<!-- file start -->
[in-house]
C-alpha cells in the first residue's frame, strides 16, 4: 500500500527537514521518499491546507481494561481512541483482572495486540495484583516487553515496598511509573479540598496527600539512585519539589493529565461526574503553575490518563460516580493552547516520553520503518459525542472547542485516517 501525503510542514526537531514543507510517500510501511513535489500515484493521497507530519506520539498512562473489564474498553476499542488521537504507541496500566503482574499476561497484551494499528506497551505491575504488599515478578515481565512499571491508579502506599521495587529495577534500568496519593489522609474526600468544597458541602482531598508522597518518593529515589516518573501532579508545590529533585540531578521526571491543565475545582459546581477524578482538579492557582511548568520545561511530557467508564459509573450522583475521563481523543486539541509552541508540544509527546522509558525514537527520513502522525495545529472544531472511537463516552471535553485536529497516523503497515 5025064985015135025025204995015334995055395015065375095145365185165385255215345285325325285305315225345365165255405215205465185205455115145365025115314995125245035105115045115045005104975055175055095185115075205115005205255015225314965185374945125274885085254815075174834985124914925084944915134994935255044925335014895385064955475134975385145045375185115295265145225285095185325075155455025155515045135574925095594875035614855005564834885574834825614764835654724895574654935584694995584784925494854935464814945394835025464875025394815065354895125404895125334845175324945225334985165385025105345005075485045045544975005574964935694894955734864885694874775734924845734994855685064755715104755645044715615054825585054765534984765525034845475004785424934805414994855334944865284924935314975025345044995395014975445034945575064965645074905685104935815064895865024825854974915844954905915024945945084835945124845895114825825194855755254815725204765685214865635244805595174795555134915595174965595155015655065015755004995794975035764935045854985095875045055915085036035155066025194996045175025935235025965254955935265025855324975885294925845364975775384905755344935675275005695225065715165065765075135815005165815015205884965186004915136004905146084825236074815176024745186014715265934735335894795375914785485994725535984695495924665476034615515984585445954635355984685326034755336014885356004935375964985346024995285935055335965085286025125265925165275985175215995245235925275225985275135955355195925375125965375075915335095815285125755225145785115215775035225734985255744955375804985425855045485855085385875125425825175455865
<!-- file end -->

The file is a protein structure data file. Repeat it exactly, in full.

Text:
[in-house]
C-alpha cells in the first residue's frame, strides 16, 4: 500500500527537514521518499491546507481494561481512541483482572495486540495484583516487553515496598511509573479540598496527600539512585519539589493529565461526574503553575490518563460516580493552547516520553520503518459525542472547542485516517 501525503510542514526537531514543507510517500510501511513535489500515484493521497507530519506520539498512562473489564474498553476499542488521537504507541496500566503482574499476561497484551494499528506497551505491575504488599515478578515481565512499571491508579502506599521495587529495577534500568496519593489522609474526600468544597458541602482531598508522597518518593529515589516518573501532579508545590529533585540531578521526571491543565475545582459546581477524578482538579492557582511548568520545561511530557467508564459509573450522583475521563481523543486539541509552541508540544509527546522509558525514537527520513502522525495545529472544531472511537463516552471535553485536529497516523503497515 5025064985015135025025204995015334995055395015065375095145365185165385255215345285325325285305315225345365165255405215205465185205455115145365025115314995125245035105115045115045005104975055175055095185115075205115005205255015225314965185374945125274885085254815075174834985124914925084944915134994935255044925335014895385064955475134975385145045375185115295265145225285095185325075155455025155515045135574925095594875035614855005564834885574834825614764835654724895574654935584694995584784925494854935464814945394835025464875025394815065354895125404895125334845175324945225334985165385025105345005075485045045544975005574964935694894955734864885694874775734924845734994855685064755715104755645044715615054825585054765534984765525034845475004785424934805414994855334944865284924935314975025345044995395014975445034945575064965645074905685104935815064895865024825854974915844954905915024945945084835945124845895114825825194855755254815725204765685214865635244805595174795555134915595174965595155015655065015755004995794975035764935045854985095875045055915085036035155066025194996045175025935235025965254955935265025855324975885294925845364975775384905755344935675275005695225065715165065765075135815005165815015205884965186004915136004905146084825236074815176024745186014715265934735335894795375914785485994725535984695495924665476034615515984585445954635355984685326034755336014885356004935375964985346024995285935055335965085286025125265925165275985175215995245235925275225985275135955355195925375125965375075915335095815285125755225145785115215775035225734985255744955375804985425855045485855085385875125425825175455865